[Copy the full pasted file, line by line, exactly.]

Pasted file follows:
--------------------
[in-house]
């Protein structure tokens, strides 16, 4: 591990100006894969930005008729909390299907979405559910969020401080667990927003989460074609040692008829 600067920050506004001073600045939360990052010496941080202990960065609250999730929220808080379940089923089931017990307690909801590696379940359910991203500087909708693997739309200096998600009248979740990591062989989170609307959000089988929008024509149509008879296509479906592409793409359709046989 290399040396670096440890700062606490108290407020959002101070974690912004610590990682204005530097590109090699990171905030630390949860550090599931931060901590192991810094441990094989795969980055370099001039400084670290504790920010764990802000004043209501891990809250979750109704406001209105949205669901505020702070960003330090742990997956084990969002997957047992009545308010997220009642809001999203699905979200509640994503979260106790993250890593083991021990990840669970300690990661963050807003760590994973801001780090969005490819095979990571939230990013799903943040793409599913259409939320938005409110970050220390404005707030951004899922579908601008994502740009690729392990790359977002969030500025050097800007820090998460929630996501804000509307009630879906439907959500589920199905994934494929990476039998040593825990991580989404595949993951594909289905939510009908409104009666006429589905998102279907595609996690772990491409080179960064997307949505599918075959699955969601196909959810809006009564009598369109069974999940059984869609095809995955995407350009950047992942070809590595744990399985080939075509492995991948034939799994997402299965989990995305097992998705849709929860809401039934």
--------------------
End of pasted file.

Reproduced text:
[in-house]
């Protein structure tokens, strides 16, 4: 591990100006894969930005008729909390299907979405559910969020401080667990927003989460074609040692008829 600067920050506004001073600045939360990052010496941080202990960065609250999730929220808080379940089923089931017990307690909801590696379940359910991203500087909708693997739309200096998600009248979740990591062989989170609307959000089988929008024509149509008879296509479906592409793409359709046989 290399040396670096440890700062606490108290407020959002101070974690912004610590990682204005530097590109090699990171905030630390949860550090599931931060901590192991810094441990094989795969980055370099001039400084670290504790920010764990802000004043209501891990809250979750109704406001209105949205669901505020702070960003330090742990997956084990969002997957047992009545308010997220009642809001999203699905979200509640994503979260106790993250890593083991021990990840669970300690990661963050807003760590994973801001780090969005490819095979990571939230990013799903943040793409599913259409939320938005409110970050220390404005707030951004899922579908601008994502740009690729392990790359977002969030500025050097800007820090998460929630996501804000509307009630879906439907959500589920199905994934494929990476039998040593825990991580989404595949993951594909289905939510009908409104009666006429589905998102279907595609996690772990491409080179960064997307949505599918075959699955969601196909959810809006009564009598369109069974999940059984869609095809995955995407350009950047992942070809590595744990399985080939075509492995991948034939799994997402299965989990995305097992998705849709929860809401039934």